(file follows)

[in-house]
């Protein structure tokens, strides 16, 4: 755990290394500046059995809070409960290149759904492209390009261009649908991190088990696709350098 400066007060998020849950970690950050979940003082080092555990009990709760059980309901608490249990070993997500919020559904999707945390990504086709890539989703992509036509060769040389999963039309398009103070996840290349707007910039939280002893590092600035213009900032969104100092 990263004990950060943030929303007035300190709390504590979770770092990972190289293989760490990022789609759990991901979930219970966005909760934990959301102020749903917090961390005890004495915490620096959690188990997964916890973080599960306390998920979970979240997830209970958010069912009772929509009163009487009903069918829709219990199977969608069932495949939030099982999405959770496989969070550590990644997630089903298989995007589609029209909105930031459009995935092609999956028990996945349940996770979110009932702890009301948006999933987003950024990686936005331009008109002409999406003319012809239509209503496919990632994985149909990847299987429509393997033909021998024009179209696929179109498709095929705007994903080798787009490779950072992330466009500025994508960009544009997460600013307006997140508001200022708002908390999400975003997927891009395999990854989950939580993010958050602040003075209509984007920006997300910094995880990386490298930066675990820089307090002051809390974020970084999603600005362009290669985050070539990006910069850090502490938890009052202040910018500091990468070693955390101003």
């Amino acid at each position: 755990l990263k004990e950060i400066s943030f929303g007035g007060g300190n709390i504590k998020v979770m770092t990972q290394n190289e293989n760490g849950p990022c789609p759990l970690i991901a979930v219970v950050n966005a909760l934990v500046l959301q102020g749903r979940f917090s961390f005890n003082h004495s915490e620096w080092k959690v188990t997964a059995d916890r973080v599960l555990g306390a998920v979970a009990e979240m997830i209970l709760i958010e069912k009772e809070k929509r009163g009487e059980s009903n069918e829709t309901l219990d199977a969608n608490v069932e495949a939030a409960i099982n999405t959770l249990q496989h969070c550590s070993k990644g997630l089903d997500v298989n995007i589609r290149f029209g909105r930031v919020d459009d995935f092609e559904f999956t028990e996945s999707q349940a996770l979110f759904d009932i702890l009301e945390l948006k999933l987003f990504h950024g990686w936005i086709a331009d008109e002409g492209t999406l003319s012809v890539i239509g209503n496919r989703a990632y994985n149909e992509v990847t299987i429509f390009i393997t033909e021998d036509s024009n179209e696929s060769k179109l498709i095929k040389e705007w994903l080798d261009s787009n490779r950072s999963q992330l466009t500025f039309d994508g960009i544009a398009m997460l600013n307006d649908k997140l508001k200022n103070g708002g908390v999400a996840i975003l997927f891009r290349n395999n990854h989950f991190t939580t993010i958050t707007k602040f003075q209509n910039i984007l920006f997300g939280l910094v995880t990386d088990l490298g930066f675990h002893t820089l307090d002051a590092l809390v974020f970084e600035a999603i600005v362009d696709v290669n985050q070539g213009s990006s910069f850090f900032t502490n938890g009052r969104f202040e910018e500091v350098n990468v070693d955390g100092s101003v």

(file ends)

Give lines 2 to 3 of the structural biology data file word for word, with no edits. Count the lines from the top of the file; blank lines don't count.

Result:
């Protein structure tokens, strides 16, 4: 755990290394500046059995809070409960290149759904492209390009261009649908991190088990696709350098 400066007060998020849950970690950050979940003082080092555990009990709760059980309901608490249990070993997500919020559904999707945390990504086709890539989703992509036509060769040389999963039309398009103070996840290349707007910039939280002893590092600035213009900032969104100092 990263004990950060943030929303007035300190709390504590979770770092990972190289293989760490990022789609759990991901979930219970966005909760934990959301102020749903917090961390005890004495915490620096959690188990997964916890973080599960306390998920979970979240997830209970958010069912009772929509009163009487009903069918829709219990199977969608069932495949939030099982999405959770496989969070550590990644997630089903298989995007589609029209909105930031459009995935092609999956028990996945349940996770979110009932702890009301948006999933987003950024990686936005331009008109002409999406003319012809239509209503496919990632994985149909990847299987429509393997033909021998024009179209696929179109498709095929705007994903080798787009490779950072992330466009500025994508960009544009997460600013307006997140508001200022708002908390999400975003997927891009395999990854989950939580993010958050602040003075209509984007920006997300910094995880990386490298930066675990820089307090002051809390974020970084999603600005362009290669985050070539990006910069850090502490938890009052202040910018500091990468070693955390101003």
């Amino acid at each position: 755990l990263k004990e950060i400066s943030f929303g007035g007060g300190n709390i504590k998020v979770m770092t990972q290394n190289e293989n760490g849950p990022c789609p759990l970690i991901a979930v219970v950050n966005a909760l934990v500046l959301q102020g749903r979940f917090s961390f005890n003082h004495s915490e620096w080092k959690v188990t997964a059995d916890r973080v599960l555990g306390a998920v979970a009990e979240m997830i209970l709760i958010e069912k009772e809070k929509r009163g009487e059980s009903n069918e829709t309901l219990d199977a969608n608490v069932e495949a939030a409960i099982n999405t959770l249990q496989h969070c550590s070993k990644g997630l089903d997500v298989n995007i589609r290149f029209g909105r930031v919020d459009d995935f092609e559904f999956t028990e996945s999707q349940a996770l979110f759904d009932i702890l009301e945390l948006k999933l987003f990504h950024g990686w936005i086709a331009d008109e002409g492209t999406l003319s012809v890539i239509g209503n496919r989703a990632y994985n149909e992509v990847t299987i429509f390009i393997t033909e021998d036509s024009n179209e696929s060769k179109l498709i095929k040389e705007w994903l080798d261009s787009n490779r950072s999963q992330l466009t500025f039309d994508g960009i544009a398009m997460l600013n307006d649908k997140l508001k200022n103070g708002g908390v999400a996840i975003l997927f891009r290349n395999n990854h989950f991190t939580t993010i958050t707007k602040f003075q209509n910039i984007l920006f997300g939280l910094v995880t990386d088990l490298g930066f675990h002893t820089l307090d002051a590092l809390v974020f970084e600035a999603i600005v362009d696709v290669n985050q070539g213009s990006s910069f850090f900032t502490n938890g009052r969104f202040e910018e500091v350098n990468v070693d955390g100092s101003v």